In January 2008, the studio album Liverpool 8, produced by Dave Stewart, Mark Hudson and Starr himself, was released. Mark Hudson was the initial producer of the record but was replaced by Stewart after a falling out with Starr. (The album's production credits read, "Produced by Ringo Starr and Mark Hudson; Re-Produced by Ringo Starr and David Stewart." All of the songs but one were written with members of the Roundheads, although Stewart also has several co-writing credits). Starr's attorney Bruce Grakal told journalist Peter Palmiere that the partnership between Hudson and Starr was over and they would never work together again. This happened after Hudson dropped out of the 2006 tour as musical director to do the TV show "The One: Making A Music Star". According to Palmiere, Hudson now claims that the split was over Starr's insistence on using synthesized sounds, for which Stewart is known, whereas Hudson wanted real guitars, pianos, strings etc.
In October 2008, Starr posted a video on his website stating that he will not be signing autographs after 20 October 2008. He stated that he is too busy and that anything after that date sent to any address will not be signed.
On 4 April 2009, Starr reunited with McCartney at the David Lynch "Change Begins Within" Benefit Concert at Radio City Music Hall. After separate performances from Starr and other artists, McCartney's set came last, and towards the end he announced "Billy Shears", whereupon Starr joined him to perform With a Little Help From My Friends and, with all performers, I Saw Her Standing There and "Cosmically Conscious".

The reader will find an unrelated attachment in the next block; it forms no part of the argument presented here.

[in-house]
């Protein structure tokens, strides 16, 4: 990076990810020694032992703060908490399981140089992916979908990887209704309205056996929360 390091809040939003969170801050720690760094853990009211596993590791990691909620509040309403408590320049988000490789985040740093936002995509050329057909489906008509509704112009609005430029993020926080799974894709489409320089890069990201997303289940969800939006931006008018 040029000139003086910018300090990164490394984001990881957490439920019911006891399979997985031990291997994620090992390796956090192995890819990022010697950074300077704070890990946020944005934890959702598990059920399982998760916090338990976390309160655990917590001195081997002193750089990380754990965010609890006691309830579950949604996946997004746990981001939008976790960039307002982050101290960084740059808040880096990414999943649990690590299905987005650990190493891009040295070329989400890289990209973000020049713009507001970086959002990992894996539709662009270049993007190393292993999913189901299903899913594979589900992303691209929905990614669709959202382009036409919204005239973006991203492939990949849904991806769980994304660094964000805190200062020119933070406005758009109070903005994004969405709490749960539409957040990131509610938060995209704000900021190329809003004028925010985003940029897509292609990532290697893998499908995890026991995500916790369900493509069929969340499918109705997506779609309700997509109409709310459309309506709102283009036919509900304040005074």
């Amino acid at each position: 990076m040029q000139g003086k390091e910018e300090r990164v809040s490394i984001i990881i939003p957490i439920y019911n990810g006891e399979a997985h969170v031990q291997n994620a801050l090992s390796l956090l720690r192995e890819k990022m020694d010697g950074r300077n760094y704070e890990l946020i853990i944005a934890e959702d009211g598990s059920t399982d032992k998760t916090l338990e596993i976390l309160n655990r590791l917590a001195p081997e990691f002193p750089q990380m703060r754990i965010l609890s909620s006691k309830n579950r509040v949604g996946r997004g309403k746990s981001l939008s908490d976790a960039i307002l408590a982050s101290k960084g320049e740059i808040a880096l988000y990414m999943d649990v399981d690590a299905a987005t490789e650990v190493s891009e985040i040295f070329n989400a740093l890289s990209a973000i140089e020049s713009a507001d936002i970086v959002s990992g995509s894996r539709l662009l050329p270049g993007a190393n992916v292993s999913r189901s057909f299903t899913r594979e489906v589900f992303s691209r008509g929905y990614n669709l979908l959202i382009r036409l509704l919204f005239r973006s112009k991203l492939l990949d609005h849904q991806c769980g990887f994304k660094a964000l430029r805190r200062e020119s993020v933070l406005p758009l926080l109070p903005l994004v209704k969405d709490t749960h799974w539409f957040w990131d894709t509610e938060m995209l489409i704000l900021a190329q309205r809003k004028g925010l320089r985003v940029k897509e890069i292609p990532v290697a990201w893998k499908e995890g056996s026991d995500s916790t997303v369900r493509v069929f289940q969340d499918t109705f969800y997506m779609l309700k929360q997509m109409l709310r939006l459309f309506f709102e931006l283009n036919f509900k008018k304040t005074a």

Starr appeared on-stage at Microsoft's 1 June 2009 E3 press conference with Yoko Ono, McCartney and Olivia Harrison to promote the upcoming The Beatles Rock Band video game.
Starr remains the only Beatle not to top the UK singles charts as a solo artist, although he did chart two number one singles in the US. He is also the only Beatle not to top the UK album listings, his highest position being #7, achieved in the UK with both Sentimental Journey and Ringo; the latter reached #2 in the US charts, giving Starr his highest album position there.
Starr married Maureen Cox in February 1965, and they had three children Zak (b. 13 September 1965), Jason (b. 19 August 1967), and Lee (b. 17 November 1970); the couple divorced in 1975, and Cox died in 1994. In 1980, on the set of the film Caveman, he met actress Barbara Bach, who played the role of Major Anya Amasova (female lead and main 'Bond girl') in The Spy Who Loved Me. They were married on 27 April 1981, just a few weeks after the release of Caveman.